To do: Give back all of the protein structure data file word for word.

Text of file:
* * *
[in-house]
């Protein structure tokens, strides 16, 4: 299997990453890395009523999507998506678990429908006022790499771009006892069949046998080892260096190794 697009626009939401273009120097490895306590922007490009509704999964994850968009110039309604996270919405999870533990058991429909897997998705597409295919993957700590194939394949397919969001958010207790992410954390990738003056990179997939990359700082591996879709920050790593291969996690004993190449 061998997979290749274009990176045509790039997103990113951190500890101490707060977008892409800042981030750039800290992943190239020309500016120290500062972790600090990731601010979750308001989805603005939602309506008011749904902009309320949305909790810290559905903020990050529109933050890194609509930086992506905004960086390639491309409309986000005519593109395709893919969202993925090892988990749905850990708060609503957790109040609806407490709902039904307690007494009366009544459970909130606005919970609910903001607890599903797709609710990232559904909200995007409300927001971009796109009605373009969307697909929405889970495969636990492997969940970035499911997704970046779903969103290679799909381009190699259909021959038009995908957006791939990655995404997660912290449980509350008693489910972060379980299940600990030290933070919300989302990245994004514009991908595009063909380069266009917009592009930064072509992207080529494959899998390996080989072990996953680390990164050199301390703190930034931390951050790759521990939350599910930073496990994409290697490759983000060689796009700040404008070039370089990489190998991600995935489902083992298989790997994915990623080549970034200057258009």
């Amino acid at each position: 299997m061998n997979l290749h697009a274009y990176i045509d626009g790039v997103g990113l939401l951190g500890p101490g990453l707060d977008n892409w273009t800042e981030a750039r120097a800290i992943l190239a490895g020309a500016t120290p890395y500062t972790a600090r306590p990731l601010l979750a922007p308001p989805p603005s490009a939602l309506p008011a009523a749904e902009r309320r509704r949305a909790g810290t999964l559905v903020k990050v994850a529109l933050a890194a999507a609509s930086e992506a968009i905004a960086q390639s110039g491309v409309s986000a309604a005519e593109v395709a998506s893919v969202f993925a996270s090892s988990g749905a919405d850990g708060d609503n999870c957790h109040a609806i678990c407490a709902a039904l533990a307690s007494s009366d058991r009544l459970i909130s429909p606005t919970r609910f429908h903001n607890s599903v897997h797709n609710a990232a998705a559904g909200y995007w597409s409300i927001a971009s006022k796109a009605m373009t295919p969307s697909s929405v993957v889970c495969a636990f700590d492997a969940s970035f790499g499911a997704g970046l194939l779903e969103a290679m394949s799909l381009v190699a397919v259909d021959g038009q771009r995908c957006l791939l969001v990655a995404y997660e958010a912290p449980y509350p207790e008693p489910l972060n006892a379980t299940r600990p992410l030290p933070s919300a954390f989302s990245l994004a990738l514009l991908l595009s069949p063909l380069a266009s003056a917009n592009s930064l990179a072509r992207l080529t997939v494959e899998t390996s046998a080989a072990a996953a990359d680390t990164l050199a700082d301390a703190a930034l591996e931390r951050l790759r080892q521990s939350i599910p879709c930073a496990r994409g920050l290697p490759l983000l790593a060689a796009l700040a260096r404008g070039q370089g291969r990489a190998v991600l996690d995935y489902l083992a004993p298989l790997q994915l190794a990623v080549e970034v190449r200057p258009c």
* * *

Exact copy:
[in-house]
């Protein structure tokens, strides 16, 4: 299997990453890395009523999507998506678990429908006022790499771009006892069949046998080892260096190794 697009626009939401273009120097490895306590922007490009509704999964994850968009110039309604996270919405999870533990058991429909897997998705597409295919993957700590194939394949397919969001958010207790992410954390990738003056990179997939990359700082591996879709920050790593291969996690004993190449 061998997979290749274009990176045509790039997103990113951190500890101490707060977008892409800042981030750039800290992943190239020309500016120290500062972790600090990731601010979750308001989805603005939602309506008011749904902009309320949305909790810290559905903020990050529109933050890194609509930086992506905004960086390639491309409309986000005519593109395709893919969202993925090892988990749905850990708060609503957790109040609806407490709902039904307690007494009366009544459970909130606005919970609910903001607890599903797709609710990232559904909200995007409300927001971009796109009605373009969307697909929405889970495969636990492997969940970035499911997704970046779903969103290679799909381009190699259909021959038009995908957006791939990655995404997660912290449980509350008693489910972060379980299940600990030290933070919300989302990245994004514009991908595009063909380069266009917009592009930064072509992207080529494959899998390996080989072990996953680390990164050199301390703190930034931390951050790759521990939350599910930073496990994409290697490759983000060689796009700040404008070039370089990489190998991600995935489902083992298989790997994915990623080549970034200057258009």
């Amino acid at each position: 299997m061998n997979l290749h697009a274009y990176i045509d626009g790039v997103g990113l939401l951190g500890p101490g990453l707060d977008n892409w273009t800042e981030a750039r120097a800290i992943l190239a490895g020309a500016t120290p890395y500062t972790a600090r306590p990731l601010l979750a922007p308001p989805p603005s490009a939602l309506p008011a009523a749904e902009r309320r509704r949305a909790g810290t999964l559905v903020k990050v994850a529109l933050a890194a999507a609509s930086e992506a968009i905004a960086q390639s110039g491309v409309s986000a309604a005519e593109v395709a998506s893919v969202f993925a996270s090892s988990g749905a919405d850990g708060d609503n999870c957790h109040a609806i678990c407490a709902a039904l533990a307690s007494s009366d058991r009544l459970i909130s429909p606005t919970r609910f429908h903001n607890s599903v897997h797709n609710a990232a998705a559904g909200y995007w597409s409300i927001a971009s006022k796109a009605m373009t295919p969307s697909s929405v993957v889970c495969a636990f700590d492997a969940s970035f790499g499911a997704g970046l194939l779903e969103a290679m394949s799909l381009v190699a397919v259909d021959g038009q771009r995908c957006l791939l969001v990655a995404y997660e958010a912290p449980y509350p207790e008693p489910l972060n006892a379980t299940r600990p992410l030290p933070s919300a954390f989302s990245l994004a990738l514009l991908l595009s069949p063909l380069a266009s003056a917009n592009s930064l990179a072509r992207l080529t997939v494959e899998t390996s046998a080989a072990a996953a990359d680390t990164l050199a700082d301390a703190a930034l591996e931390r951050l790759r080892q521990s939350i599910p879709c930073a496990r994409g920050l290697p490759l983000l790593a060689a796009l700040a260096r404008g070039q370089g291969r990489a190998v991600l996690d995935y489902l083992a004993p298989l790997q994915l190794a990623v080549e970034v190449r200057p258009c």